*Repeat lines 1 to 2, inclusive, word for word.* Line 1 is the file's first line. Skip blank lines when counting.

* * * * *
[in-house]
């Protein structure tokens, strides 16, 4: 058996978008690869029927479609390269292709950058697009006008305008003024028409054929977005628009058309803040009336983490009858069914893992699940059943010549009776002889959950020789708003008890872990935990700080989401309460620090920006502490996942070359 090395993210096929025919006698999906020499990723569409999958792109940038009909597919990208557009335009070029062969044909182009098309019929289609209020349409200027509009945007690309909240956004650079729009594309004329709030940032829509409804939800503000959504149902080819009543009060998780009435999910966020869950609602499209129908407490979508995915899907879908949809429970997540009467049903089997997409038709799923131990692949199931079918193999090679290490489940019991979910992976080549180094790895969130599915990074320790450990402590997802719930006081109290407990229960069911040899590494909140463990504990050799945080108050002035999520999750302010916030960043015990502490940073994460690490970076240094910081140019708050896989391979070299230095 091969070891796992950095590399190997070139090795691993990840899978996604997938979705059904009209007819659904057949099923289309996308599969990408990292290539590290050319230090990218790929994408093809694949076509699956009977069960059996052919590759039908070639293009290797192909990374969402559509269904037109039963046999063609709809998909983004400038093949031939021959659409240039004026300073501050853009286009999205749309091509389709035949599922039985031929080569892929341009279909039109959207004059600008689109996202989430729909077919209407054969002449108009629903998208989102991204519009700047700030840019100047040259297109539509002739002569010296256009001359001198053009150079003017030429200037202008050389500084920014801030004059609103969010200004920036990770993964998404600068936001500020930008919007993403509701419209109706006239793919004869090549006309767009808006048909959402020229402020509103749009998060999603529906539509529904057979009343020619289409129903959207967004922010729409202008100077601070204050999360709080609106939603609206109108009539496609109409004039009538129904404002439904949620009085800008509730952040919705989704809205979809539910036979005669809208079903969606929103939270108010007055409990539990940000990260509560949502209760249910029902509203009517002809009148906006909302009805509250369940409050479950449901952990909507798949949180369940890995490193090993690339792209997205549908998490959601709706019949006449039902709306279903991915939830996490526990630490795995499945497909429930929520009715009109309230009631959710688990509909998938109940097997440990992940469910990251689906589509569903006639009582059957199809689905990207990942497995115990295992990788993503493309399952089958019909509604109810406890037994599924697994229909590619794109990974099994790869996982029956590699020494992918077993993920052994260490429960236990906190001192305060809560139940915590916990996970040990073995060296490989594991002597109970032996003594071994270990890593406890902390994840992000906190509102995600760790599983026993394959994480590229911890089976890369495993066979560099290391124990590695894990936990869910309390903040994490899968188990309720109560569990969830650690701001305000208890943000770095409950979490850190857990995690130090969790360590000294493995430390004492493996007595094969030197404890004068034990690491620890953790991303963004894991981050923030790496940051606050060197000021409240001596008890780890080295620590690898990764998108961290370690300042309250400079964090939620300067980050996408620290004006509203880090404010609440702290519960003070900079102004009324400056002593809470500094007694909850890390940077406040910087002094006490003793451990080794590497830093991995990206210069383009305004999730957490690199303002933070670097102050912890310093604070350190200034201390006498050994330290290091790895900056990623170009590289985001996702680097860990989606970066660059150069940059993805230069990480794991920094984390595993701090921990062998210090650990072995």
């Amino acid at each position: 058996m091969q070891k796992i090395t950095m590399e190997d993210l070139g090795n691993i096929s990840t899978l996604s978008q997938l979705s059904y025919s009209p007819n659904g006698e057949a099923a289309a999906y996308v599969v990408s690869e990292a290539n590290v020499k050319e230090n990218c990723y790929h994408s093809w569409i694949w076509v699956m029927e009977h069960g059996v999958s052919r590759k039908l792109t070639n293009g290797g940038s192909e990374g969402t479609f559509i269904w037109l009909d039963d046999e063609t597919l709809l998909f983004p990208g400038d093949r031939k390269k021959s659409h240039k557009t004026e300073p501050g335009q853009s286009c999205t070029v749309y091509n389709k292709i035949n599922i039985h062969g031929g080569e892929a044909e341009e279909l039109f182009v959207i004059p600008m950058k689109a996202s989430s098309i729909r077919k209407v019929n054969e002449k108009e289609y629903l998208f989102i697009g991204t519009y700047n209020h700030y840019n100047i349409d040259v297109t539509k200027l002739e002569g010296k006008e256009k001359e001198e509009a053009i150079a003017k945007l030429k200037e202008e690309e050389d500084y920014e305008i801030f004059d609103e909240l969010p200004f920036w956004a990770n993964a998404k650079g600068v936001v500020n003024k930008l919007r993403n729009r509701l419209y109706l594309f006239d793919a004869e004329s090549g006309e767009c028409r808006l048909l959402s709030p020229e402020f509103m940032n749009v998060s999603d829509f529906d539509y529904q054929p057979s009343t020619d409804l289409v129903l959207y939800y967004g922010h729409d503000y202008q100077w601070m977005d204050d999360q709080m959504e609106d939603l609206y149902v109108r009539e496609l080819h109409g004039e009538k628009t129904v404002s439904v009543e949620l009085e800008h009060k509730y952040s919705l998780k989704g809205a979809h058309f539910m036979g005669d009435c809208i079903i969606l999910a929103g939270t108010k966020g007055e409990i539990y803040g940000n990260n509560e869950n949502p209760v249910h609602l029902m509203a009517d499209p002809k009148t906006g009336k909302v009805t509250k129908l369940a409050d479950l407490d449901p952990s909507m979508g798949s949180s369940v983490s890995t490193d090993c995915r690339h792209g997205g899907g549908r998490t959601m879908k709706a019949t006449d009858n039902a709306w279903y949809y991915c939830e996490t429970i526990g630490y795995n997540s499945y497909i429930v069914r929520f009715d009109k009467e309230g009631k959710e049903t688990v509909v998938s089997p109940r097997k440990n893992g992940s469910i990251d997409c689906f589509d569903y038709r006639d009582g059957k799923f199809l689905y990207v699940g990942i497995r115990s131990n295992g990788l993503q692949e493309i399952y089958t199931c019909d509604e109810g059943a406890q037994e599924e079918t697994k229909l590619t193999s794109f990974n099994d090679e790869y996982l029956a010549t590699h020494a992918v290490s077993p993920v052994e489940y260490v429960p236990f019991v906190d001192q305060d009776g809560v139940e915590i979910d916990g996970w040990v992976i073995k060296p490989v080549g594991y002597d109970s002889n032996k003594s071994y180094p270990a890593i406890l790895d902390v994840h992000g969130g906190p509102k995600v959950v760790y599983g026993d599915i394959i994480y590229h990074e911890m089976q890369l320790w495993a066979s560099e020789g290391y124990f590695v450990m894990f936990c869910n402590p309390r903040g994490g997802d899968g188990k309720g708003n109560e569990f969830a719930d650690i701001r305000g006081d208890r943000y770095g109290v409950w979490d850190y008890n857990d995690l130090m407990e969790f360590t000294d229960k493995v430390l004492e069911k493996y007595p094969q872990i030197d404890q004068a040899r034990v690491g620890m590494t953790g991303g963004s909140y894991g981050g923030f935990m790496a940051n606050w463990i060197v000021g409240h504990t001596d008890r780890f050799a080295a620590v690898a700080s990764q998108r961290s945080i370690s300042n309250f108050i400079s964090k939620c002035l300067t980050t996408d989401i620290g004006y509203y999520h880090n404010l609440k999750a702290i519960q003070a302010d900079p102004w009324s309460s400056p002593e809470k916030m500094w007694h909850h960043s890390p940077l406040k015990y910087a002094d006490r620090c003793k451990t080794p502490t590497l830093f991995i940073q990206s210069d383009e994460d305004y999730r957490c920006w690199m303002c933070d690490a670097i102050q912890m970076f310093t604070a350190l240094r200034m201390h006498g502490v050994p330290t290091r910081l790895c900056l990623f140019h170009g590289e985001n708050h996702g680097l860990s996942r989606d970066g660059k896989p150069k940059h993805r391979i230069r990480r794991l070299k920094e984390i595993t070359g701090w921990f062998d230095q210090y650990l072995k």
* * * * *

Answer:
[in-house]
């Protein structure tokens, strides 16, 4: 058996978008690869029927479609390269292709950058697009006008305008003024028409054929977005628009058309803040009336983490009858069914893992699940059943010549009776002889959950020789708003008890872990935990700080989401309460620090920006502490996942070359 090395993210096929025919006698999906020499990723569409999958792109940038009909597919990208557009335009070029062969044909182009098309019929289609209020349409200027509009945007690309909240956004650079729009594309004329709030940032829509409804939800503000959504149902080819009543009060998780009435999910966020869950609602499209129908407490979508995915899907879908949809429970997540009467049903089997997409038709799923131990692949199931079918193999090679290490489940019991979910992976080549180094790895969130599915990074320790450990402590997802719930006081109290407990229960069911040899590494909140463990504990050799945080108050002035999520999750302010916030960043015990502490940073994460690490970076240094910081140019708050896989391979070299230095 091969070891796992950095590399190997070139090795691993990840899978996604997938979705059904009209007819659904057949099923289309996308599969990408990292290539590290050319230090990218790929994408093809694949076509699956009977069960059996052919590759039908070639293009290797192909990374969402559509269904037109039963046999063609709809998909983004400038093949031939021959659409240039004026300073501050853009286009999205749309091509389709035949599922039985031929080569892929341009279909039109959207004059600008689109996202989430729909077919209407054969002449108009629903998208989102991204519009700047700030840019100047040259297109539509002739002569010296256009001359001198053009150079003017030429200037202008050389500084920014801030004059609103969010200004920036990770993964998404600068936001500020930008919007993403509701419209109706006239793919004869090549006309767009808006048909959402020229402020509103749009998060999603529906539509529904057979009343020619289409129903959207967004922010729409202008100077601070204050999360709080609106939603609206109108009539496609109409004039009538129904404002439904949620009085800008509730952040919705989704809205979809539910036979005669809208079903969606929103939270108010007055409990539990940000990260509560949502209760249910029902509203009517002809009148906006909302009805509250369940409050479950449901952990909507798949949180369940890995490193090993690339792209997205549908998490959601709706019949006449039902709306279903991915939830996490526990630490795995499945497909429930929520009715009109309230009631959710688990509909998938109940097997440990992940469910990251689906589509569903006639009582059957199809689905990207990942497995115990295992990788993503493309399952089958019909509604109810406890037994599924697994229909590619794109990974099994790869996982029956590699020494992918077993993920052994260490429960236990906190001192305060809560139940915590916990996970040990073995060296490989594991002597109970032996003594071994270990890593406890902390994840992000906190509102995600760790599983026993394959994480590229911890089976890369495993066979560099290391124990590695894990936990869910309390903040994490899968188990309720109560569990969830650690701001305000208890943000770095409950979490850190857990995690130090969790360590000294493995430390004492493996007595094969030197404890004068034990690491620890953790991303963004894991981050923030790496940051606050060197000021409240001596008890780890080295620590690898990764998108961290370690300042309250400079964090939620300067980050996408620290004006509203880090404010609440702290519960003070900079102004009324400056002593809470500094007694909850890390940077406040910087002094006490003793451990080794590497830093991995990206210069383009305004999730957490690199303002933070670097102050912890310093604070350190200034201390006498050994330290290091790895900056990623170009590289985001996702680097860990989606970066660059150069940059993805230069990480794991920094984390595993701090921990062998210090650990072995």